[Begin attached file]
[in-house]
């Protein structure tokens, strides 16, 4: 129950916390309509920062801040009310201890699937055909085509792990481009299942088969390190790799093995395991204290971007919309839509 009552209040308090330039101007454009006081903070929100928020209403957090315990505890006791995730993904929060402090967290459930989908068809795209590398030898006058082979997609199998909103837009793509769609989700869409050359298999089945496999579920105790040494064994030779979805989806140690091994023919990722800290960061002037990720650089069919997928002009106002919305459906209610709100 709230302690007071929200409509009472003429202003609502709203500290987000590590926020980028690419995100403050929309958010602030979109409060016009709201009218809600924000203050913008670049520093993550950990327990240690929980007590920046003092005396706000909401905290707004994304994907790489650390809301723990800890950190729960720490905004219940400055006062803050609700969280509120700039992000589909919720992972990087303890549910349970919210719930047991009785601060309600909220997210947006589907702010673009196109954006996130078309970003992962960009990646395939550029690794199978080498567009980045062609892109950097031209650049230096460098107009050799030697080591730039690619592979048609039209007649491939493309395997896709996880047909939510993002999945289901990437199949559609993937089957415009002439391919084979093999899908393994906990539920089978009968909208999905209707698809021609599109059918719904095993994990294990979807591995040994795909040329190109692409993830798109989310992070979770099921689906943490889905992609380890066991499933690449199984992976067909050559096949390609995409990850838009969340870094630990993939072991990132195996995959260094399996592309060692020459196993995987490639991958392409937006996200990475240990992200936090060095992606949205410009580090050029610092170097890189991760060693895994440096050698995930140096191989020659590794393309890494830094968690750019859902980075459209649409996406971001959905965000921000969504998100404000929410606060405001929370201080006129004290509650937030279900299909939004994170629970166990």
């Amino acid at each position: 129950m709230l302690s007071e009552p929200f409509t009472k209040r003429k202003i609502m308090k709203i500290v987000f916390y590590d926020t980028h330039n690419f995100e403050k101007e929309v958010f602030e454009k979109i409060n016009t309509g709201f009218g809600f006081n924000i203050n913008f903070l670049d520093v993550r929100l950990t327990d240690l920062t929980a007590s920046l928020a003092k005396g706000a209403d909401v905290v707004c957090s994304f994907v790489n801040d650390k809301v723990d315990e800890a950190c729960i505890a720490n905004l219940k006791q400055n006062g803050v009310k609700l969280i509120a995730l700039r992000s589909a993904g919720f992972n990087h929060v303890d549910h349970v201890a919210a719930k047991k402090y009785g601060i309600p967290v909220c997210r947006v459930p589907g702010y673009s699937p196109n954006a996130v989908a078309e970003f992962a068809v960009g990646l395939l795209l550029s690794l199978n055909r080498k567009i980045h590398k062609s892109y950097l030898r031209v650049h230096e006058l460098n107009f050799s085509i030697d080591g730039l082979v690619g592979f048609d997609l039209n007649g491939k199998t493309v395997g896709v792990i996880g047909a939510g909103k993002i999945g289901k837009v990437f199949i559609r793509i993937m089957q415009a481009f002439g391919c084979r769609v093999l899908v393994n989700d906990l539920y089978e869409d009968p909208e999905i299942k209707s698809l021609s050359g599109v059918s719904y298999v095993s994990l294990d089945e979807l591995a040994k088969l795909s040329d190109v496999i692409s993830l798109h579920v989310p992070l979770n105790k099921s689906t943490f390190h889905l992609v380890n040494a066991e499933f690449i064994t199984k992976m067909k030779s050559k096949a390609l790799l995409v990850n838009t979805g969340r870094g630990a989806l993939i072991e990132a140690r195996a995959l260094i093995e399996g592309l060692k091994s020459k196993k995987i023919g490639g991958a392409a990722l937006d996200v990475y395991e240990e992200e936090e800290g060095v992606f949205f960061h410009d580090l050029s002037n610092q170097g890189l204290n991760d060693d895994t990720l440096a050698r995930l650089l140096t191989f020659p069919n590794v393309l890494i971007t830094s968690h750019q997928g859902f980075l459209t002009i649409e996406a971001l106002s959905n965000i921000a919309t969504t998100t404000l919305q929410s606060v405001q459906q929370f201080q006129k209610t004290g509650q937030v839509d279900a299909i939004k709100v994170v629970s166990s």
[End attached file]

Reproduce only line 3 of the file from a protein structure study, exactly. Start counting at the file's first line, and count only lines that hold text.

């Amino acid at each position: 129950m709230l302690s007071e009552p929200f409509t009472k209040r003429k202003i609502m308090k709203i500290v987000f916390y590590d926020t980028h330039n690419f995100e403050k101007e929309v958010f602030e454009k979109i409060n016009t309509g709201f009218g809600f006081n924000i203050n913008f903070l670049d520093v993550r929100l950990t327990d240690l920062t929980a007590s920046l928020a003092k005396g706000a209403d909401v905290v707004c957090s994304f994907v790489n801040d650390k809301v723990d315990e800890a950190c729960i505890a720490n905004l219940k006791q400055n006062g803050v009310k609700l969280i509120a995730l700039r992000s589909a993904g919720f992972n990087h929060v303890d549910h349970v201890a919210a719930k047991k402090y009785g601060i309600p967290v909220c997210r947006v459930p589907g702010y673009s699937p196109n954006a996130v989908a078309e970003f992962a068809v960009g990646l395939l795209l550029s690794l199978n055909r080498k567009i980045h590398k062609s892109y950097l030898r031209v650049h230096e006058l460098n107009f050799s085509i030697d080591g730039l082979v690619g592979f048609d997609l039209n007649g491939k199998t493309v395997g896709v792990i996880g047909a939510g909103k993002i999945g289901k837009v990437f199949i559609r793509i993937m089957q415009a481009f002439g391919c084979r769609v093999l899908v393994n989700d906990l539920y089978e869409d009968p909208e999905i299942k209707s698809l021609s050359g599109v059918s719904y298999v095993s994990l294990d089945e979807l591995a040994k088969l795909s040329d190109v496999i692409s993830l798109h579920v989310p992070l979770n105790k099921s689906t943490f390190h889905l992609v380890n040494a066991e499933f690449i064994t199984k992976m067909k030779s050559k096949a390609l790799l995409v990850n838009t979805g969340r870094g630990a989806l993939i072991e990132a140690r195996a995959l260094i093995e399996g592309l060692k091994s020459k196993k995987i023919g490639g991958a392409a990722l937006d996200v990475y395991e240990e992200e936090e800290g060095v992606f949205f960061h410009d580090l050029s002037n610092q170097g890189l204290n991760d060693d895994t990720l440096a050698r995930l650089l140096t191989f020659p069919n590794v393309l890494i971007t830094s968690h750019q997928g859902f980075l459209t002009i649409e996406a971001l106002s959905n965000i921000a919309t969504t998100t404000l919305q929410s606060v405001q459906q929370f201080q006129k209610t004290g509650q937030v839509d279900a299909i939004k709100v994170v629970s166990s």